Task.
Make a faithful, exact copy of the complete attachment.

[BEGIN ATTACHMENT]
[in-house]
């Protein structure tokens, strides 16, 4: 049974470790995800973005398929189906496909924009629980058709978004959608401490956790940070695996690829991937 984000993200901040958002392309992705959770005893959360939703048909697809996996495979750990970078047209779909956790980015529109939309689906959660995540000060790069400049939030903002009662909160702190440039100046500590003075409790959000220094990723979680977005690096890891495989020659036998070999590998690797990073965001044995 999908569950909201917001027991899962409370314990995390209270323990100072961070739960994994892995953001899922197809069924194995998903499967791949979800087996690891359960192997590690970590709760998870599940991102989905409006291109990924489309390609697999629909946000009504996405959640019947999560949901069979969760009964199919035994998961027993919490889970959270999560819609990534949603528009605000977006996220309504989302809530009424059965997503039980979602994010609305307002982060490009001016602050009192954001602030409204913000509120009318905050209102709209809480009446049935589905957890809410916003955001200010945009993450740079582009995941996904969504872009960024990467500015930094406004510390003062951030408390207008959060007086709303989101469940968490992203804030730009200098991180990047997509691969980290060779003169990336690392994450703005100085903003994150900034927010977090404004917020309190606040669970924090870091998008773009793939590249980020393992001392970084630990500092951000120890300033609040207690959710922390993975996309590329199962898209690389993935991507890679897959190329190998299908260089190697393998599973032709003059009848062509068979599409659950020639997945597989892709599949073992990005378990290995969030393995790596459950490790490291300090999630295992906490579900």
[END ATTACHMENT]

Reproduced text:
[in-house]
């Protein structure tokens, strides 16, 4: 049974470790995800973005398929189906496909924009629980058709978004959608401490956790940070695996690829991937 984000993200901040958002392309992705959770005893959360939703048909697809996996495979750990970078047209779909956790980015529109939309689906959660995540000060790069400049939030903002009662909160702190440039100046500590003075409790959000220094990723979680977005690096890891495989020659036998070999590998690797990073965001044995 999908569950909201917001027991899962409370314990995390209270323990100072961070739960994994892995953001899922197809069924194995998903499967791949979800087996690891359960192997590690970590709760998870599940991102989905409006291109990924489309390609697999629909946000009504996405959640019947999560949901069979969760009964199919035994998961027993919490889970959270999560819609990534949603528009605000977006996220309504989302809530009424059965997503039980979602994010609305307002982060490009001016602050009192954001602030409204913000509120009318905050209102709209809480009446049935589905957890809410916003955001200010945009993450740079582009995941996904969504872009960024990467500015930094406004510390003062951030408390207008959060007086709303989101469940968490992203804030730009200098991180990047997509691969980290060779003169990336690392994450703005100085903003994150900034927010977090404004917020309190606040669970924090870091998008773009793939590249980020393992001392970084630990500092951000120890300033609040207690959710922390993975996309590329199962898209690389993935991507890679897959190329190998299908260089190697393998599973032709003059009848062509068979599409659950020639997945597989892709599949073992990005378990290995969030393995790596459950490790490291300090999630295992906490579900």